Say Goodbye to Starving Artists: Musicians Must Learn to Toot Their Own Horns

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Futurist to help musicians become brands at first US Conference on Music Entrepreneurship.

The biggest problem for musicians today is not that people are downloading their music for free. But that no one wants to download their music

With a career in music being second in competitiveness only to professional sports, music industry innovator and futurist Gerd Leonhard (http://www.MEDIAFUTURIST.Com) plans to send a wake up call to "couch potato" musicians to release them from their passivity and help them become brands at the first US conference on music entrepreneurship. The Brevard Conference on Music Entrepreneurship (BCOME) will be held July 14-16, 2006, at the Brevard Music Center in Western North Carolina, one of the nation's leading music training programs.

"The biggest problem for musicians today is not that people are downloading their music for free. But that no one wants to download their music," says Leonhard, author of The Future of Music (Berklee Pree, 2005) and an advisor music companies and organizations worldwide, http://www. http://www.mediafuturist.com.

"Clive Davis (the music producer) is not going to find the next Aretha Franklin today," says Leonhard. "The music business is becoming more do-it-yourself than ever since the big record companies no longer have the money they once had for promotion. Consequently, it's more imperative than ever for musicians to become self-promoters and build their own online audience."

Leonhard will share his insights, along with some of the country's major musicians, teachers, and entrepreneurs at the three-day conference established to help musicians explore career tracks beyond the traditional job pathways. Thought provoking and innovative, BCOME offers workshops, lectures and instruction on how to envision and establish one's own career as a music entrepreneur, with unique tracks specifically tailored for performers, college faculty and industry professionals.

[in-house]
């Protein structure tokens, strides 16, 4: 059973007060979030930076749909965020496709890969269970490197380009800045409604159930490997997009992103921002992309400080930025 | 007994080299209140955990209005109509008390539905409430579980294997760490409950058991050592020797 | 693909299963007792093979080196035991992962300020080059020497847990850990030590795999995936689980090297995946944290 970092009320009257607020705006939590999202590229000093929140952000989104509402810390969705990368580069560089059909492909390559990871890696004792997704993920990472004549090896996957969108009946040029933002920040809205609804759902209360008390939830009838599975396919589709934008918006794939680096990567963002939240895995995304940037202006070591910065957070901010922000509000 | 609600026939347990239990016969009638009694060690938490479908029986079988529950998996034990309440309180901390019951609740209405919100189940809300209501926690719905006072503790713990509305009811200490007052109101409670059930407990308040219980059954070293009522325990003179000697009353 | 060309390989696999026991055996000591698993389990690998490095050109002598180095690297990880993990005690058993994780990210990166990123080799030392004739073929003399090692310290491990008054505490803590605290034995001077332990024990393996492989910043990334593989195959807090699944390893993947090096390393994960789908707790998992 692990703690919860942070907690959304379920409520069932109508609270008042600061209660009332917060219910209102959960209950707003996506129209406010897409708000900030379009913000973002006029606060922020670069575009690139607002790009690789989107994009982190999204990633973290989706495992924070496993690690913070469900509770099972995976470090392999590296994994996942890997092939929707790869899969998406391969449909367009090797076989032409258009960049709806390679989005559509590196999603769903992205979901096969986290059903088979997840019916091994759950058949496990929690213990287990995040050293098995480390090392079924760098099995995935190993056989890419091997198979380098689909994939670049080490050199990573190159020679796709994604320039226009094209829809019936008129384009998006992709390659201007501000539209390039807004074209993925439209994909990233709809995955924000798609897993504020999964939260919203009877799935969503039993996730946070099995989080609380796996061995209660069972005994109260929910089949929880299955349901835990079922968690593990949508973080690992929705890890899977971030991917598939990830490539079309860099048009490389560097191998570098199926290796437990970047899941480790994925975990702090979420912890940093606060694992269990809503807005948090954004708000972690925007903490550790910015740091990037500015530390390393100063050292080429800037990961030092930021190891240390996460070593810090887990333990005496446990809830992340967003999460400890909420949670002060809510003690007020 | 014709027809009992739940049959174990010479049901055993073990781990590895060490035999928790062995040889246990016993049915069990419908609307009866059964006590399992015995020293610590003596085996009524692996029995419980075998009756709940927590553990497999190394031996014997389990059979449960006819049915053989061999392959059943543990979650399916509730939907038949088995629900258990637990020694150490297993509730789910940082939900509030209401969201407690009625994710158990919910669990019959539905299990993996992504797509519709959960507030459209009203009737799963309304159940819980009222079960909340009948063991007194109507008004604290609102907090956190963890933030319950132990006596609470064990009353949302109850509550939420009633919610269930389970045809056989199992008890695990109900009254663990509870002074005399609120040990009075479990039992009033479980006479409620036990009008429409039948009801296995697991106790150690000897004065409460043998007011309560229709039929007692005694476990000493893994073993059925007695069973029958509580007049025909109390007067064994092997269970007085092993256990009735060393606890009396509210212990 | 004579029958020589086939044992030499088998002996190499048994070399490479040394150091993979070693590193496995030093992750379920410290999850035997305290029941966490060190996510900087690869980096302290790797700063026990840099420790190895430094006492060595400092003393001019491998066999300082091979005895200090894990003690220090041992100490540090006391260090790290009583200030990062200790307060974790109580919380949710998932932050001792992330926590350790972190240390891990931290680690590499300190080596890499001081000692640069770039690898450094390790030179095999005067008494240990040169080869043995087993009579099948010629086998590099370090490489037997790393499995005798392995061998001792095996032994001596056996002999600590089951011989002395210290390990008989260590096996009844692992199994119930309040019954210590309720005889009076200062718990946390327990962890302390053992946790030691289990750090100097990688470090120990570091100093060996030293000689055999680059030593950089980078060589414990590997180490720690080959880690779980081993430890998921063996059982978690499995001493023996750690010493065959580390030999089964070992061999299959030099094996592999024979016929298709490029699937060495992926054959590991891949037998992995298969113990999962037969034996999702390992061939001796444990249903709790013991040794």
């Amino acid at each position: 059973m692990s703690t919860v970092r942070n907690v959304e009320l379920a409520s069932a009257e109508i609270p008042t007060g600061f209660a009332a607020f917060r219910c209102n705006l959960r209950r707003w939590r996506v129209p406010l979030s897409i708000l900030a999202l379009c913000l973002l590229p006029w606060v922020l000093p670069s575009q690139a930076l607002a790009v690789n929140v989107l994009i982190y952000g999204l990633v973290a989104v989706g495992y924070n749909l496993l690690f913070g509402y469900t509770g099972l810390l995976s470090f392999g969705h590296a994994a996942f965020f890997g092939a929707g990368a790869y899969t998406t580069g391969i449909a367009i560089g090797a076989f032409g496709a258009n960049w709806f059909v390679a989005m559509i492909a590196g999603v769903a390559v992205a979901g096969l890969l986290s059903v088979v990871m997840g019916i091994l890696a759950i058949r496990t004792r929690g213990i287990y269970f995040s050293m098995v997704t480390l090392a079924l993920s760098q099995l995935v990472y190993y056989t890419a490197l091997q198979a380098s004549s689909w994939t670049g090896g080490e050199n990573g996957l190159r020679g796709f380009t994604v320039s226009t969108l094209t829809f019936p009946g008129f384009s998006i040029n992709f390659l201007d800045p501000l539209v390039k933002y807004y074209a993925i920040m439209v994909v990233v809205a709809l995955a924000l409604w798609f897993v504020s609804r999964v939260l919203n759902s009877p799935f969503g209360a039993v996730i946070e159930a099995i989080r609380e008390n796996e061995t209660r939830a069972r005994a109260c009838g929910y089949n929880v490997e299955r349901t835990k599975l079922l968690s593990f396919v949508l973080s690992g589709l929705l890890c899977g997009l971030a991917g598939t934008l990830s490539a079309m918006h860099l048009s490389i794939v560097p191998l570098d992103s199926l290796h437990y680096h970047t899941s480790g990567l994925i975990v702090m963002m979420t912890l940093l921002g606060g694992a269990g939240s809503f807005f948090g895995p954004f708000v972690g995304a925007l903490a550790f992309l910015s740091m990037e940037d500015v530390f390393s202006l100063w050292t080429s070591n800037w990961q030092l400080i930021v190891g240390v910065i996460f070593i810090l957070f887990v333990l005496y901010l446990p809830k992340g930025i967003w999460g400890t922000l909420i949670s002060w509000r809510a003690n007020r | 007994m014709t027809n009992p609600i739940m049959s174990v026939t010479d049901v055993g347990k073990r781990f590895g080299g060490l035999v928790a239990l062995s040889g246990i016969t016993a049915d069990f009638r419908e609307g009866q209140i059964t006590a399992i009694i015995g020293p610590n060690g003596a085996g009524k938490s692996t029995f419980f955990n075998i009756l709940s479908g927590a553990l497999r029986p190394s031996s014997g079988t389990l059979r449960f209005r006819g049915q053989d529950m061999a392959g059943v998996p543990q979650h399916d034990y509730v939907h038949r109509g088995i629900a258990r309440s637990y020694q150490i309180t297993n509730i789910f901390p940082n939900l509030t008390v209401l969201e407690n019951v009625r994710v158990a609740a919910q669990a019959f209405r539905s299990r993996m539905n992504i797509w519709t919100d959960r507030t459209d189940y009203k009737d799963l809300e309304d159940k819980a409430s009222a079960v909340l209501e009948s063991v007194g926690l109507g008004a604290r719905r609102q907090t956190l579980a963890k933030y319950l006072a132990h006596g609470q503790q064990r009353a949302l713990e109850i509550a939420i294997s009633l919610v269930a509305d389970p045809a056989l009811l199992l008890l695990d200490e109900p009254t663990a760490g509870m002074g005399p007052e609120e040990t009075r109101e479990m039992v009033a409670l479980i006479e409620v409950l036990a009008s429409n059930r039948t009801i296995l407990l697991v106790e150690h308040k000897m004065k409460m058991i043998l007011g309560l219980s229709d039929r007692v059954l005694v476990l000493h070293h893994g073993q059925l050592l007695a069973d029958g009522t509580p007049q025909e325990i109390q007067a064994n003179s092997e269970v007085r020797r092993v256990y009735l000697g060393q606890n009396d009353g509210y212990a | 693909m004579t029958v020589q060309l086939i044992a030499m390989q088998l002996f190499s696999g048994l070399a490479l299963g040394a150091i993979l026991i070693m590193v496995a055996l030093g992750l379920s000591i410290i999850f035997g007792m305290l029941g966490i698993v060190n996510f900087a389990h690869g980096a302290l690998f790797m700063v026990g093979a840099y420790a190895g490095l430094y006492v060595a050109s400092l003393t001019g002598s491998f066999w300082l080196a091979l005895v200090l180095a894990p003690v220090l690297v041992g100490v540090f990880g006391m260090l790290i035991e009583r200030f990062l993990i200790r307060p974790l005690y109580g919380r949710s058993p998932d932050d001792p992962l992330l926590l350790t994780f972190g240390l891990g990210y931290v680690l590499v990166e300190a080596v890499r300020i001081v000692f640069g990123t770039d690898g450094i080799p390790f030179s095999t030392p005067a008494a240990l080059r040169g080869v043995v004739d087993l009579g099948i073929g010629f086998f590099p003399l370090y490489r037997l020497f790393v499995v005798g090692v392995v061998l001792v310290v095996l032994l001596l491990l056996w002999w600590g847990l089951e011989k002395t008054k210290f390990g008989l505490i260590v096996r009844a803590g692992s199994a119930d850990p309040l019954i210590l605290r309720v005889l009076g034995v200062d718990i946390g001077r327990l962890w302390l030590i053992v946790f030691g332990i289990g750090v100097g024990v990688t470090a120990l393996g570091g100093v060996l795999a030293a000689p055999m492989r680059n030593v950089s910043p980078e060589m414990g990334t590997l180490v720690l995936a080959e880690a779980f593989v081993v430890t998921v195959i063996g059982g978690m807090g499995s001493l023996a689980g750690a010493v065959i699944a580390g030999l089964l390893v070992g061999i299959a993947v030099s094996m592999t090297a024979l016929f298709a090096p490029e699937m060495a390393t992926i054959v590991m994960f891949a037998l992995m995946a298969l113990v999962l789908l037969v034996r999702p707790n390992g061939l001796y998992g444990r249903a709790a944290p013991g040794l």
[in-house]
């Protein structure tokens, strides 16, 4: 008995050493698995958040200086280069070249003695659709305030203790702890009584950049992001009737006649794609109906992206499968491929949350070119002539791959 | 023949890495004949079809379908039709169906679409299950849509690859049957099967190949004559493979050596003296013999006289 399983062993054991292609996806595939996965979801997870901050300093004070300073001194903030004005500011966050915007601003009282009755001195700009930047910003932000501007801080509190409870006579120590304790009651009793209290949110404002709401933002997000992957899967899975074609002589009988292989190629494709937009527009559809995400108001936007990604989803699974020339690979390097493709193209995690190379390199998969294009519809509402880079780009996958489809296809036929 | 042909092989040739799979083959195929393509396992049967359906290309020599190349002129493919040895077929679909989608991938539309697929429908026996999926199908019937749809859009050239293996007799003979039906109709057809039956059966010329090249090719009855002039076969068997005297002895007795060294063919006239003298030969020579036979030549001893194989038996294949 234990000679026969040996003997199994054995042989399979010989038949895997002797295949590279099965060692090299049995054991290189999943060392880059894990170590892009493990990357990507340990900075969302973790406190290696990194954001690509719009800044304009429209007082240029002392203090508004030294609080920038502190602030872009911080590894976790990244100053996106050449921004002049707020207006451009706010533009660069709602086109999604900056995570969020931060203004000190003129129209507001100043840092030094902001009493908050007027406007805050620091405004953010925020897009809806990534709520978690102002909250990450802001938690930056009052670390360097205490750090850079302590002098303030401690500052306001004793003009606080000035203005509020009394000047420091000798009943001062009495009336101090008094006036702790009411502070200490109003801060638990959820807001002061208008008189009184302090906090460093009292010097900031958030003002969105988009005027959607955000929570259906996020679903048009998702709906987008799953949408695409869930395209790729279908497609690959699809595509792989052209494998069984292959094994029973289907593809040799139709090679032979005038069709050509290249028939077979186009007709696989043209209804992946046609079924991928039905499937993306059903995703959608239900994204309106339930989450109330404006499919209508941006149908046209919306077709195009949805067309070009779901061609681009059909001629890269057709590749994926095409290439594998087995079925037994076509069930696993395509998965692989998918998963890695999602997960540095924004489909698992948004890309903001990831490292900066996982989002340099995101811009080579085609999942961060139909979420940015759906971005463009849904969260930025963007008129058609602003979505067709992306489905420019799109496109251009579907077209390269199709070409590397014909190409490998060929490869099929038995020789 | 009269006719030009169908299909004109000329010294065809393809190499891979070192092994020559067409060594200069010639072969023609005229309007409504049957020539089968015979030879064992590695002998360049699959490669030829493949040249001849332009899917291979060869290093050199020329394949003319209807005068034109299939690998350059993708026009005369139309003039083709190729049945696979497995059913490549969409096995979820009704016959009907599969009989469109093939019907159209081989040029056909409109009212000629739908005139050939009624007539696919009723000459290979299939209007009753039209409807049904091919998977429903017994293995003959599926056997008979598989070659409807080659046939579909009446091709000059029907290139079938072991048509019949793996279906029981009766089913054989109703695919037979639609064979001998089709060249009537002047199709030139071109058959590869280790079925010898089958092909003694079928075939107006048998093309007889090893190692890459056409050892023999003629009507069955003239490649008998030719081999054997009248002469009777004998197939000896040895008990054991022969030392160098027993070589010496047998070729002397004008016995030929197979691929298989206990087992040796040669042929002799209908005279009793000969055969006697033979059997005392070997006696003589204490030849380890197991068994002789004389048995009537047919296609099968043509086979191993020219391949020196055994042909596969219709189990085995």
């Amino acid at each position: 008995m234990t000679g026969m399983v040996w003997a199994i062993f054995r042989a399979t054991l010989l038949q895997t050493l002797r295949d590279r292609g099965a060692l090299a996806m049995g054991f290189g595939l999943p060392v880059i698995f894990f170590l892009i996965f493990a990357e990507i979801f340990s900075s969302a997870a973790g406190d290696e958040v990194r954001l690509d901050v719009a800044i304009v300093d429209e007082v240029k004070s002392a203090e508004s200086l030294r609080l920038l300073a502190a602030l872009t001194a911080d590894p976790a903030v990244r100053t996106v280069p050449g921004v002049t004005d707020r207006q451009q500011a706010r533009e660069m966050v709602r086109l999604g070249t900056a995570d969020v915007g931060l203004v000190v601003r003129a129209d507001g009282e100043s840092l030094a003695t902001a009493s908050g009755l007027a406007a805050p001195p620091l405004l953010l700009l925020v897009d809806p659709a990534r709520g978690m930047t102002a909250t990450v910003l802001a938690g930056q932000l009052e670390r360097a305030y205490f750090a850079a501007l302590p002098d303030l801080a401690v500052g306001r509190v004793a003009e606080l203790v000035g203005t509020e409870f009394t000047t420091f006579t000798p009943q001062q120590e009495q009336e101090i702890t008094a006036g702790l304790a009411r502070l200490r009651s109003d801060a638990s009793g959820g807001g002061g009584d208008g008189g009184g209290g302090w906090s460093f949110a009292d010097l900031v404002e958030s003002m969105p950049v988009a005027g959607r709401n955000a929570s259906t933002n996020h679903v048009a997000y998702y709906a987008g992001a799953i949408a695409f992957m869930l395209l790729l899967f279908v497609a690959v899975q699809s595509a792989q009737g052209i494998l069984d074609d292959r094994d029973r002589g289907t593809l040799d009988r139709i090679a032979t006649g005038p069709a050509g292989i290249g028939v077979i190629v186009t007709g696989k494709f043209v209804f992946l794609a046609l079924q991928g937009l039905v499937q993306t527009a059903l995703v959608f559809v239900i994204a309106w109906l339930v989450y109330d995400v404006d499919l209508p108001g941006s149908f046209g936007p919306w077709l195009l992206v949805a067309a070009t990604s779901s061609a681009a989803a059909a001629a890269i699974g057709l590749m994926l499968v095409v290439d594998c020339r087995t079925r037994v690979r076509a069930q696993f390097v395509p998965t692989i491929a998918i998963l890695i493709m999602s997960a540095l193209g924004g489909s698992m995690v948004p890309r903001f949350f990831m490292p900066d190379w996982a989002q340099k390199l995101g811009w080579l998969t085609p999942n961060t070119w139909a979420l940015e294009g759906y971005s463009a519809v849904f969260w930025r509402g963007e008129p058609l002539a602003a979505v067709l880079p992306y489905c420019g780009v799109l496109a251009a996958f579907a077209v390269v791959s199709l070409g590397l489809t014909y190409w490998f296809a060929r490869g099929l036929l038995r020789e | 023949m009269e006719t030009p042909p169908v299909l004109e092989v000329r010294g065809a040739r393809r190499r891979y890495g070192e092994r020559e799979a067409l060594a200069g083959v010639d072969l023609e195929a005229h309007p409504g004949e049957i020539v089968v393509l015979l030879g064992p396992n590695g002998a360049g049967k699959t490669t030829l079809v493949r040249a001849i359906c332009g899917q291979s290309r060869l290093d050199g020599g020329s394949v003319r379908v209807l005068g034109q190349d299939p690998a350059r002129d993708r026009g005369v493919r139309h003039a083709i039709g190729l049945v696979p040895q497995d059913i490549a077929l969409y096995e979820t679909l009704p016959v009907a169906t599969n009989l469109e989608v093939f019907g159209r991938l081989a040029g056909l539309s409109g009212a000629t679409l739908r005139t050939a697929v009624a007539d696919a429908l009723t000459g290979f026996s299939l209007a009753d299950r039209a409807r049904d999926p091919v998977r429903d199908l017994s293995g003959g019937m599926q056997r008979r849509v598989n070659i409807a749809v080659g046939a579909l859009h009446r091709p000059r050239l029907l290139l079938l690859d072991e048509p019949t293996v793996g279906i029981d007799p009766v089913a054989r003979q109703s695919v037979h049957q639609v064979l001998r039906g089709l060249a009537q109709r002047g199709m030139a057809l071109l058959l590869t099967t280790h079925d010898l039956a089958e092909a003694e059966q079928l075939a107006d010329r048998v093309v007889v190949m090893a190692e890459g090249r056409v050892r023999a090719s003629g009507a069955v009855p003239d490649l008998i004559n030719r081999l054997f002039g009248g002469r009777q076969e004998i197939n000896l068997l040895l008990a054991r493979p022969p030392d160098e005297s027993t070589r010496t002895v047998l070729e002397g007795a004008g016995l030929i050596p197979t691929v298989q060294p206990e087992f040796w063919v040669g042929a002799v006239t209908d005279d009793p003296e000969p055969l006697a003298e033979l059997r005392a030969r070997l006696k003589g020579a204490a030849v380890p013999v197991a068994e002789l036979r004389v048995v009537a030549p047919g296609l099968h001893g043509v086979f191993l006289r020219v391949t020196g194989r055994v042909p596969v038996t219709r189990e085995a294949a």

"The conference will help performers learn how to earn a living doing what they love," says Michael Drapkin, BCOME Executive Director.

According to Leonhard, the Internet has leveled the playing field for artists and performers, providing musicians with access to all the tools they need to promote their own music with sites like:

  • SONICBIDS.com one of many online concert management systems
  • SONIFIC.com, a free service that provides music 'soundtracks' for blogs and personal webpages
  • Live365.com, for musicians to get their music played on online radio stations
  • CDBaby.com, virtual distribution of CDs into online stores
  • Pandora.com, an online radio station for musicians to have their music aired

Beyond getting their music played, Leonhard says musicians need to turn themselves into brands by doing more than just selling records. Some ways musicians can market themselves, says Leonhard, include: selling concert recordings and getting their music into ring tones, videogames and motion pictures.

"Musicians don't make money today selling CDs," says Leonhard. "They need to think about how to get their music onto cell phones and other ways to distribute their music and brand themselves.

"It's truly a new generation of the music business," he adds.

ABOUT BCOME

BCOME is open to anyone interested in learning how to forge their own career path in music, bring entrepreneurship to their organization, or to teach music entrepreneurship. Guest speakers include some of the country's finest musicians, teachers and entrepreneurs. Conference members will learn how to market themselves, and the conference will address such topics as the ins and outs of networking, market research, use of electronic media for self-promotion, business plan writing, funding partners, business legalities and models of entrepreneurship. In addition, the conference will help participants be more creative through self-discovery and shaped note singing exercises, round-table discussions and a traditional square dance. They will have access to the Brevard Music Center's picturesque 140-acre campus, as well as tickets to a variety of performances. The conference is funded by a grant from The Ewing Marion Kauffman Foundation. Registration is open to 75 participants, and the fee is $300. Scholarships are also available. For more information, including a complete schedule, visit online at bcome.org.

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Wendy Marx

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